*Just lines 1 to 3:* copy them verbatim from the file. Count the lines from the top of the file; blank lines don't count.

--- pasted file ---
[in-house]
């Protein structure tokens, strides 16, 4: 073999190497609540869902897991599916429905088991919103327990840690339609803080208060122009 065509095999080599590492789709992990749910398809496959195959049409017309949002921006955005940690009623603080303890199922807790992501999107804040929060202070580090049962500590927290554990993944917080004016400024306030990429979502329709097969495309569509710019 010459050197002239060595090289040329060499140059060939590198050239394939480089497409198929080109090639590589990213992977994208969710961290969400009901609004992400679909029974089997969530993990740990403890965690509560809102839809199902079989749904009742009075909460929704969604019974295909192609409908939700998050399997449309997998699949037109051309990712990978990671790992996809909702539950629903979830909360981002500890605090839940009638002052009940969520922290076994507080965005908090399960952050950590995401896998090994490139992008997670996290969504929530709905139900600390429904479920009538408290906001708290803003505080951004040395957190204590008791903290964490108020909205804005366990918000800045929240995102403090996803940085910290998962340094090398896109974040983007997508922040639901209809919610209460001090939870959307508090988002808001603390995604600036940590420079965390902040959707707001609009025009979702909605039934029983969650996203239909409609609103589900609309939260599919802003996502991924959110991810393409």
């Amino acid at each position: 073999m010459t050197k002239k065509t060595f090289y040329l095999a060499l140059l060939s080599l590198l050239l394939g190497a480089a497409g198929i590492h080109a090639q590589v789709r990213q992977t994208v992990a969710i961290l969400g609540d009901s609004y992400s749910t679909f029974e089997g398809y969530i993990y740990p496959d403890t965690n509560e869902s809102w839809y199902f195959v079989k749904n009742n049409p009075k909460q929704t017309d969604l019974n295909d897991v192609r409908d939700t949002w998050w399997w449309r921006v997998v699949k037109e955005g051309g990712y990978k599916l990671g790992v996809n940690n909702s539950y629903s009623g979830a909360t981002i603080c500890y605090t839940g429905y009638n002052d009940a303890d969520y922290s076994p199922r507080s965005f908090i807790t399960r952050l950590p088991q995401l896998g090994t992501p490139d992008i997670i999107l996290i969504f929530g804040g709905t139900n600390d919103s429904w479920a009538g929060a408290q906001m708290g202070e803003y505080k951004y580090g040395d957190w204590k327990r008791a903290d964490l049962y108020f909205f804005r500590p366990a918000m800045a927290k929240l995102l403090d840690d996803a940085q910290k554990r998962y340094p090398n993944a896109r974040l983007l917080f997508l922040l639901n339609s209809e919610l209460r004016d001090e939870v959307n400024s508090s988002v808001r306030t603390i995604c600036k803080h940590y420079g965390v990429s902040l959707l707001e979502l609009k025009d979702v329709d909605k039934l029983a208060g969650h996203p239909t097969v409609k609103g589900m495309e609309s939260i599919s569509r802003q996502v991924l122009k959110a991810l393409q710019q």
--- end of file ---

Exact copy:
[in-house]
């Protein structure tokens, strides 16, 4: 073999190497609540869902897991599916429905088991919103327990840690339609803080208060122009 065509095999080599590492789709992990749910398809496959195959049409017309949002921006955005940690009623603080303890199922807790992501999107804040929060202070580090049962500590927290554990993944917080004016400024306030990429979502329709097969495309569509710019 010459050197002239060595090289040329060499140059060939590198050239394939480089497409198929080109090639590589990213992977994208969710961290969400009901609004992400679909029974089997969530993990740990403890965690509560809102839809199902079989749904009742009075909460929704969604019974295909192609409908939700998050399997449309997998699949037109051309990712990978990671790992996809909702539950629903979830909360981002500890605090839940009638002052009940969520922290076994507080965005908090399960952050950590995401896998090994490139992008997670996290969504929530709905139900600390429904479920009538408290906001708290803003505080951004040395957190204590008791903290964490108020909205804005366990918000800045929240995102403090996803940085910290998962340094090398896109974040983007997508922040639901209809919610209460001090939870959307508090988002808001603390995604600036940590420079965390902040959707707001609009025009979702909605039934029983969650996203239909409609609103589900609309939260599919802003996502991924959110991810393409």
């Amino acid at each position: 073999m010459t050197k002239k065509t060595f090289y040329l095999a060499l140059l060939s080599l590198l050239l394939g190497a480089a497409g198929i590492h080109a090639q590589v789709r990213q992977t994208v992990a969710i961290l969400g609540d009901s609004y992400s749910t679909f029974e089997g398809y969530i993990y740990p496959d403890t965690n509560e869902s809102w839809y199902f195959v079989k749904n009742n049409p009075k909460q929704t017309d969604l019974n295909d897991v192609r409908d939700t949002w998050w399997w449309r921006v997998v699949k037109e955005g051309g990712y990978k599916l990671g790992v996809n940690n909702s539950y629903s009623g979830a909360t981002i603080c500890y605090t839940g429905y009638n002052d009940a303890d969520y922290s076994p199922r507080s965005f908090i807790t399960r952050l950590p088991q995401l896998g090994t992501p490139d992008i997670i999107l996290i969504f929530g804040g709905t139900n600390d919103s429904w479920a009538g929060a408290q906001m708290g202070e803003y505080k951004y580090g040395d957190w204590k327990r008791a903290d964490l049962y108020f909205f804005r500590p366990a918000m800045a927290k929240l995102l403090d840690d996803a940085q910290k554990r998962y340094p090398n993944a896109r974040l983007l917080f997508l922040l639901n339609s209809e919610l209460r004016d001090e939870v959307n400024s508090s988002v808001r306030t603390i995604c600036k803080h940590y420079g965390v990429s902040l959707l707001e979502l609009k025009d979702v329709d909605k039934l029983a208060g969650h996203p239909t097969v409609k609103g589900m495309e609309s939260i599919s569509r802003q996502v991924l122009k959110a991810l393409q710019q």